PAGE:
“When you and he went to sleep, why did you not choose the family vault?” asked Bastin.
“Would you have found us there?” she queried by way of answer. Then, understanding that the invitation was refused by general consent, though personally I should have liked to accept it, and have never ceased regretting that I did not, she moved towards a colossal object which stood beneath the centre of the dome.
On a stepped base, not very different from that in the cave but much larger, sat a figure, draped in a cloak on which was graved a number of stars, doubtless to symbolise the heavens. The fastening of the cloak was shaped like the crescent moon, and the foot-stool on which rested the figure’s feet was fashioned to suggest the orb of the sun. This was of gold or some such metal, the only spot of brightness in all that temple. It was impossible to say whether the figure were male or female, for the cloak falling in long, straight folds hid its outlines. Nor did the head tell us, for the hair also was hidden beneath the mantle and the face might have been that of either man or woman. It was terrible in its solemnity and calm, and its expression was as remote and mystic as that of Buddha, only more stern. Also without doubt it was blind; it was impossible to mistake the sightlessness of those staring orbs. Across the knees lay a naked sword and beneath the cloak the arms were hidden. In its complete simplicity the thing was marvelous.
On either side upon the pedestal knelt a figure of the size of life. One was an old and withered man with death stamped upon his face; the other was a beautiful, naked woman, her hands clasped in the attitude of prayer and with vague terror written on her vivid features.
Such was this glorious group of which the meaning could not be mistaken. It was Fate throned upon the sun, wearing the constellations as his garment, armed with the sword of Destiny and worshipped by Life and Death. This interpretation I set out to the others.
Yva knelt before the statue for a little while, bowing her head in prayer, and really I felt inclined to follow her example, though in the end I compromised, as did Bickley, by taking off my hat, which, like the others, I still wore from force of habit, though in this place none were needed. Only Bastin remained covered.
“Behold the god of my people,” said Yva. “Have you no reverence for it, O Bastin?”
“Not much,” he answered, “except as a work of art. You see I worship Fate’s Master. I might add that your god doesn’t seem to have done much for you, Lady Yva, as out of all your greatness there’s nothing left but two people and a lot of old walls and caves.”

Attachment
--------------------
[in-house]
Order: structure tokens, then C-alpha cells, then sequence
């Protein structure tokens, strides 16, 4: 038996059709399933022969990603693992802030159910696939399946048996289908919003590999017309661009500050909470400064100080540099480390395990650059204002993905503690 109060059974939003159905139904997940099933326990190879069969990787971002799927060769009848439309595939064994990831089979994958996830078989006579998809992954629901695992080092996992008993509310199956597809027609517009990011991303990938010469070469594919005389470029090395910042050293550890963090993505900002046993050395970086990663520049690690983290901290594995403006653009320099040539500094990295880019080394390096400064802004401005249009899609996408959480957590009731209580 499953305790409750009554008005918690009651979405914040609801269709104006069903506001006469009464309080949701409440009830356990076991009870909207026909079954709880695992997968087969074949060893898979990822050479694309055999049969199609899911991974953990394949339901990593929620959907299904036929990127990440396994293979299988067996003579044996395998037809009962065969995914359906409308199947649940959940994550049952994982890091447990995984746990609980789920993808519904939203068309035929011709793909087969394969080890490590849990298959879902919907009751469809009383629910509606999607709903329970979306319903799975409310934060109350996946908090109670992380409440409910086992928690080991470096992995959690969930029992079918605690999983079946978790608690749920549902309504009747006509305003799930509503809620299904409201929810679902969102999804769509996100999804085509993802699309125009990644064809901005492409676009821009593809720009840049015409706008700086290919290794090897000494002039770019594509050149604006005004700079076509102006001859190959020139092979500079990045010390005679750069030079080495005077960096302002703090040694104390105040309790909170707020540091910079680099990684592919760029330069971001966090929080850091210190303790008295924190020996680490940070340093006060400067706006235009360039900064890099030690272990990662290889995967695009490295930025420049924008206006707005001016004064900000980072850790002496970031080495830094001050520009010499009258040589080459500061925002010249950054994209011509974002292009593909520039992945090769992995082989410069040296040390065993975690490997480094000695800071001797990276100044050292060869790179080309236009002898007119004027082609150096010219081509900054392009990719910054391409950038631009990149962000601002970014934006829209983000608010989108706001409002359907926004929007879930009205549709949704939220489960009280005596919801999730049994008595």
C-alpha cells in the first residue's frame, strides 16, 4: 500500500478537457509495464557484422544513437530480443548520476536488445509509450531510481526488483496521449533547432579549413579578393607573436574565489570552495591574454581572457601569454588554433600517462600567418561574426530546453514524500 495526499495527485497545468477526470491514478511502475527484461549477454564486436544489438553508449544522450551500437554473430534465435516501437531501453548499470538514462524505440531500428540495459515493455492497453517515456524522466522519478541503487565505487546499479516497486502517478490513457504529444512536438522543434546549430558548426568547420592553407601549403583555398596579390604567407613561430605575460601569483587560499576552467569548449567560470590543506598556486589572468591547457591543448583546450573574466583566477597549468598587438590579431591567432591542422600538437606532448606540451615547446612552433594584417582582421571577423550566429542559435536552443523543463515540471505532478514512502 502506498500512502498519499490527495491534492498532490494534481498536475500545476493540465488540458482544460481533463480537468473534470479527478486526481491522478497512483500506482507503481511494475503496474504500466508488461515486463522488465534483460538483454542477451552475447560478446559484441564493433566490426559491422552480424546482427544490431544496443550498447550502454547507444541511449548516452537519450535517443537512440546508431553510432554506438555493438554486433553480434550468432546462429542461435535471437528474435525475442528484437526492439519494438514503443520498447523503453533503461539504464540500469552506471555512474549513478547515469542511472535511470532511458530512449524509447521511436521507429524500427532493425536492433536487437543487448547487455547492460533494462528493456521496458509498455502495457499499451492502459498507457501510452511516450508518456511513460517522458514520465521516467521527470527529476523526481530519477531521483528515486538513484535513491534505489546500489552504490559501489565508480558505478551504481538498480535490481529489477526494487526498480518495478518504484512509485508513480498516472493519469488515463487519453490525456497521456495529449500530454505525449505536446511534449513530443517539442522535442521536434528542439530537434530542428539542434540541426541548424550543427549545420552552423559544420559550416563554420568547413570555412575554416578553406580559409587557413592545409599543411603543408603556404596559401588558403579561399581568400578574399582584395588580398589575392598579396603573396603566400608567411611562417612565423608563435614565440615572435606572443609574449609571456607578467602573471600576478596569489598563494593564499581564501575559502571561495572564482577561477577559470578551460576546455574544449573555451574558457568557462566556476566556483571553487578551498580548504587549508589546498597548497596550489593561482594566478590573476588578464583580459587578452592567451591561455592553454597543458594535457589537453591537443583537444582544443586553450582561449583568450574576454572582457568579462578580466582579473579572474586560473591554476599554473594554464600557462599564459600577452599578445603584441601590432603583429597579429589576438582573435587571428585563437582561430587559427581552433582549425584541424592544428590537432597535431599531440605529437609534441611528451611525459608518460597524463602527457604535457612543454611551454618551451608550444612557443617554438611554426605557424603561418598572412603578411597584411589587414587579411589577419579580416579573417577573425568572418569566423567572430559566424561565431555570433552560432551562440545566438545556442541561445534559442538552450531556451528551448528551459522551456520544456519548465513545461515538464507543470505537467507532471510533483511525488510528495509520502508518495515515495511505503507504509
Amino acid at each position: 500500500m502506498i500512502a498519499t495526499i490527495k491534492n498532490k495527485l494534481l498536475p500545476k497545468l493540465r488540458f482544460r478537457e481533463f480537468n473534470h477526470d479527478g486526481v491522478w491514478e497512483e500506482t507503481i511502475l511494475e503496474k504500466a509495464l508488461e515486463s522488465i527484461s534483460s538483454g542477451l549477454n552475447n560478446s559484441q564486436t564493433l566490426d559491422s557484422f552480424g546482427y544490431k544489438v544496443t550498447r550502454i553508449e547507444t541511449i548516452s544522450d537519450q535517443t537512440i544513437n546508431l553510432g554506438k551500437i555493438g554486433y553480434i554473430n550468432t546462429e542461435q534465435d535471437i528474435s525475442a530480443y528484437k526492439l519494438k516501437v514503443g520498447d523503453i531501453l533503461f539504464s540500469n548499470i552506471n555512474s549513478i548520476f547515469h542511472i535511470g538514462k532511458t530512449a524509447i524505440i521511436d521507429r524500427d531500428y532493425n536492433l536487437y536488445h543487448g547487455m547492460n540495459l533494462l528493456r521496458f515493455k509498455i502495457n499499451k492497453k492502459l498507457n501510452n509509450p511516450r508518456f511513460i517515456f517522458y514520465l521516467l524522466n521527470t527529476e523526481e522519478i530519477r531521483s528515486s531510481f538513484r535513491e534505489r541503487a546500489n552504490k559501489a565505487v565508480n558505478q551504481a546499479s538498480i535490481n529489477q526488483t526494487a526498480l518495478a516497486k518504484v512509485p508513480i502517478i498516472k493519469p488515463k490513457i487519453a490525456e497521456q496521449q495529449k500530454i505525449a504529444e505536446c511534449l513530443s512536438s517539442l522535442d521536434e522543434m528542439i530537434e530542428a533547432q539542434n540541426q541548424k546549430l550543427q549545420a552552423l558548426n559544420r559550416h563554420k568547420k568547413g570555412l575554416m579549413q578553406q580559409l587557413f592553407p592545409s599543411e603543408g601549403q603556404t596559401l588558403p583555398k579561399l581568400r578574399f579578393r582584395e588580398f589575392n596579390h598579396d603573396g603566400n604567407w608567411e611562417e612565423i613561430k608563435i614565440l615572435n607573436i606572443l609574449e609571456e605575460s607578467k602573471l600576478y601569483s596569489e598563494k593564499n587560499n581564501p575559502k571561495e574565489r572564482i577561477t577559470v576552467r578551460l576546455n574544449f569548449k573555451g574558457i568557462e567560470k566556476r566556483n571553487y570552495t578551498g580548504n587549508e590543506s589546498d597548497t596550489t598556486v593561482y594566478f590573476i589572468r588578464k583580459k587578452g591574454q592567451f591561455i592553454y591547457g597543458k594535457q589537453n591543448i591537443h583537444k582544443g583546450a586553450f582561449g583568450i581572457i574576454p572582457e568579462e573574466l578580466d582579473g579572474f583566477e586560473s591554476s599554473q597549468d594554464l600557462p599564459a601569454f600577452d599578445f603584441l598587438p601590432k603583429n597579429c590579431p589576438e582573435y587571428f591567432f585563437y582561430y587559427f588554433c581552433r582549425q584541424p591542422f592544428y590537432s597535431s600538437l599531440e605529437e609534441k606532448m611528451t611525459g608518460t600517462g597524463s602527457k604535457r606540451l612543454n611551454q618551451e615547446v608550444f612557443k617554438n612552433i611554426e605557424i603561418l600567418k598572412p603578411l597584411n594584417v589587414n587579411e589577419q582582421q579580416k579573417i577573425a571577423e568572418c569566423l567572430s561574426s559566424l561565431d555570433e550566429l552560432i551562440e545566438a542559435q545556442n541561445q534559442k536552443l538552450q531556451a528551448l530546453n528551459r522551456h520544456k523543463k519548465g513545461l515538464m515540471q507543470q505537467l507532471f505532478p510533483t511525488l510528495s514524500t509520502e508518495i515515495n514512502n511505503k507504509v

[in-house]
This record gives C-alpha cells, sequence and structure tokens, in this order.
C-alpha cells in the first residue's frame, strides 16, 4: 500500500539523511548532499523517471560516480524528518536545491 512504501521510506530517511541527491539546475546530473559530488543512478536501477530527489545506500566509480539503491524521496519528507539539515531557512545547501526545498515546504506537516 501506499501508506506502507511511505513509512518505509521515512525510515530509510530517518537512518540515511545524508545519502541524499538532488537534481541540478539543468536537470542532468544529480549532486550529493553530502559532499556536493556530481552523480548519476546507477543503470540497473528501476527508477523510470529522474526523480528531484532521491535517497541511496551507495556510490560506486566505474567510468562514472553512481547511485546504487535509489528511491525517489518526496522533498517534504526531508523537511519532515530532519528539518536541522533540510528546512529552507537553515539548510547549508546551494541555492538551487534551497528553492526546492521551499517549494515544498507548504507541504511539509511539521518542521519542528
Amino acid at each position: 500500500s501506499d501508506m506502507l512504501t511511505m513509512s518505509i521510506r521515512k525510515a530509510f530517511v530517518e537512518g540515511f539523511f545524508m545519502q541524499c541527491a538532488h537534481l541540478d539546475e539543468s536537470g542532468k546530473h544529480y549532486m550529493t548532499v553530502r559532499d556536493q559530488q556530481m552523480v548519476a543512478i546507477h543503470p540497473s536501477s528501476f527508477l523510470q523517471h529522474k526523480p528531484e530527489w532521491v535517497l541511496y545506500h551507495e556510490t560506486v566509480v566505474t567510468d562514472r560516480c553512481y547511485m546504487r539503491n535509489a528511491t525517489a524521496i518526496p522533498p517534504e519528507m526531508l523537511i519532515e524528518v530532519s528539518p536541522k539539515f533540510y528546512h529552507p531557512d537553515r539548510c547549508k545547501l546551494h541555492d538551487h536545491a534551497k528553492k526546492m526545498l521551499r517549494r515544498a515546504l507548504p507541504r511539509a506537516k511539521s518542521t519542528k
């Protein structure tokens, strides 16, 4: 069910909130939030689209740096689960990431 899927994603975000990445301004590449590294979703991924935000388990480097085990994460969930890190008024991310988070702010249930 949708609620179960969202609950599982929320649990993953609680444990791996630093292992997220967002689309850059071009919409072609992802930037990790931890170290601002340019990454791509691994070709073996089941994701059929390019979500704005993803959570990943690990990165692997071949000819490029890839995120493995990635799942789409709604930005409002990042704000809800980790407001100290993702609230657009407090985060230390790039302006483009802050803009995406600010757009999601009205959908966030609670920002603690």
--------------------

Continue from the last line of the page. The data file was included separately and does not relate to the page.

At first she was inclined to be angry, for I saw her start. Then her mood changed, and she said with a sigh:
“Fate’s Master! Where does He dwell?”
“Here amongst other places,” said Bastin. “I’ll soon explain that to you.”
“I thank you,” she replied gravely. “But why have you not explained it to Bickley?” Then waving her hand to show that she wished for no answer, she went on:
“Friends, would you wish to learn something of the history of my people?”
“Very much,” said the irrepressible Bastin, “but I would rather the lecture took place in the open air.”
“That is not possible,” she answered. “It must be here and now, or not at all. Come, stand by me. Be silent and do not move. I am about to set loose forces that are dangerous if disturbed.”
VISIONS OF THE PAST
She led us to the back of the statue and pointed to each of us where we should remain. Then she took her place at right angles to us, as a showman might do, and for a while stood immovable. Watching her face, once more I saw it, and indeed all her body, informed with that strange air of power, and noted that her eyes flashed and that her hair grew even more brilliant than was common, as though some abnormal strength were flowing through it and her. Presently she spoke, saying:
“I shall show you first our people in the day of their glory. Look in front of you.”
We looked and by degrees the vast space of the apse before us became alive with forms. At first these were vague and shadowy, not to be separated or distinguished. Then they became so real that until he was reproved by a kick, Tommy growled at them and threatened to break out into one of his peals of barking.
A wonderful scene appeared. There was a palace of white marble and in front of it a great courtyard upon which the sun beat vividly. At the foot of the steps of the palace, beneath a silken awning, sat a king enthroned, a crown upon his head and wearing glorious robes. In his hand was a jewelled sceptre. He was a noble-looking man of middle age and about him were gathered the glittering officers of his court. Fair women fanned him and to right and left, but a little behind, sat other fair and jewelled women who, I suppose, were his wives or daughters.